Brigadier General Montgomery Cunningham Meigs

Meigs’ burial occurred in one of 70 sections that have emerged over the years since the foundation of Arlington National Cemetery, and each section has been designated for a particular purpose, such as for Confederate soldiers, former slaves, and military nurses. Erected in 1938 to honor the nurses that perished in World War I, the Nurses Memorial received a rededication in 1971 for the purpose of recognizing all nurses that served and died in the Army, Navy or Air Force. Close by the Nurses Memorial, an amphitheater has existed since 1915 – and it eventually became the home for the Tomb of the Unknowns that honors nameless soldiers that perished in World War I, World War II, Korea, and Vietnam. Undoubtedly the most popular monument in the cemetery, millions of visitors each year stop to witness the changing of the guard at the Tomb of the Unknown Soldier – a duty carried out 24 hours a day by soldiers of the 3rd United States Infantry since April 6, 1948. Occasionally referred to as the “Old Guard,” these sentinels pace 21 steps north and 21 steps south, 365 days per year, regardless of the prevailing weather.

The official website for Arlington National Cemetery lists 32 monuments and memorials that any sightseer would find interesting to visit, including the gravesite of President John F. Kennedy and the President William Howard Taft Monument. In June of 2002, the Army altered the rules that govern eligibility for burial in the nation’s most famous memorial burial ground, and stricter guidelines for the placement of new monuments now exist due to the dwindling availability of space. There are an average of 25 funerals that take place each day, including the surviving spouses and minor children of those already interred at the cemetery. Section 60 has received the most burials in recent years, since it is dedicated to those that have perished in Afghanistan and Iraq. Enjoy the video posted below if you would like, but we kindly request that you definitely click on the link below and sign the petition.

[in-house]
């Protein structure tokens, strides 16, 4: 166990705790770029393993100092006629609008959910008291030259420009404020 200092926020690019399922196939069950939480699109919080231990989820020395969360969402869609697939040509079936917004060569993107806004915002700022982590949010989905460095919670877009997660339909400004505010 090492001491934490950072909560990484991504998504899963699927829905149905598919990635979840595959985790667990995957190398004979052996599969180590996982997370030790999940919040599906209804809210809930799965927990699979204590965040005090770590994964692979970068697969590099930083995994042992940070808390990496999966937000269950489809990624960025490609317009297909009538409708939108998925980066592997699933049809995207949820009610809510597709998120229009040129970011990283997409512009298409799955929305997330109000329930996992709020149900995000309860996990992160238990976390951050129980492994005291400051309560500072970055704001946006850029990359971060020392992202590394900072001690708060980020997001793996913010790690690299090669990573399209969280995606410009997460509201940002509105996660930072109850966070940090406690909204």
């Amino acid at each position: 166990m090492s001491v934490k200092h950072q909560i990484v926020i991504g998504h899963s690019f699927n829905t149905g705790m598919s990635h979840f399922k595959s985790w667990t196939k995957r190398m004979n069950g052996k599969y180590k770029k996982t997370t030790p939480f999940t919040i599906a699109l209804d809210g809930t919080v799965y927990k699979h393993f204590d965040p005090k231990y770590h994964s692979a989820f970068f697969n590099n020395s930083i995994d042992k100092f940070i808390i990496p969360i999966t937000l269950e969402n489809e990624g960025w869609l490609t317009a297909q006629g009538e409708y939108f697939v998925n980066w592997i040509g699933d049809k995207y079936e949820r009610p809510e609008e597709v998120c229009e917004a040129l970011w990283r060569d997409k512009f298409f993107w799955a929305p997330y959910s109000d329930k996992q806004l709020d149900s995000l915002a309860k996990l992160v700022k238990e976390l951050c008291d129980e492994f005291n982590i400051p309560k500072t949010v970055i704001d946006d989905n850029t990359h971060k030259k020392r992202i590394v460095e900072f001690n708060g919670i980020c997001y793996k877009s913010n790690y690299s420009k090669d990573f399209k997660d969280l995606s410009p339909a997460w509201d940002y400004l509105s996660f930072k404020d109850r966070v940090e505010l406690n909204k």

You can help promote the establishment of a monument dedicated to all American victims of terrorism, whether they died at home or abroad, by clicking the link above and signing the petition. Nothing is asked but your signature for a good cause.

About jrcclark

On October 2, 2001, scarcely one month after the horrors of 911, Representative Jim Turner of Texas introduced H. R. 2982 to the House of Representatives, calling for “the establishment of a memorial to victims who died as a result of terrorist acts against the United States or its people, at home or abroad.” The resolution was amended by the Committee on Resources in June of 2002 and eventually approved on September 25, 2002 on a “motion to suspend the rules and pass the bill.” It was sent to the Senate Committee on Energy and Natural Resources, but it has languished there ever since – in effect dead and going nowhere. In 2008, this Senate Committee considered making Dark Elegy, the work of a New York sculptor who lost a son in the bombing of Pan Am flight 103 over Lockerbie, Scotland, as the monument called for in H. R. 2982. However, the committee turned down the touching and thought-provoking sculptures of Suse Ellen Lowenstein – on the grounds that “…as compelling and impressive a proposal as has been made for the memorial in question, that we believe that, for the time being, that it relates to a very specific incident and should be treated as such rather than as a generic monument to victims of terrorism for all time.” Today the resolution seems forgotten, and it is the purpose of this website to promote a petition to the House of Representatives and the Senate Committee on Energy and Natural Resources, requesting that H. R. 2982 be reconsidered and revisited.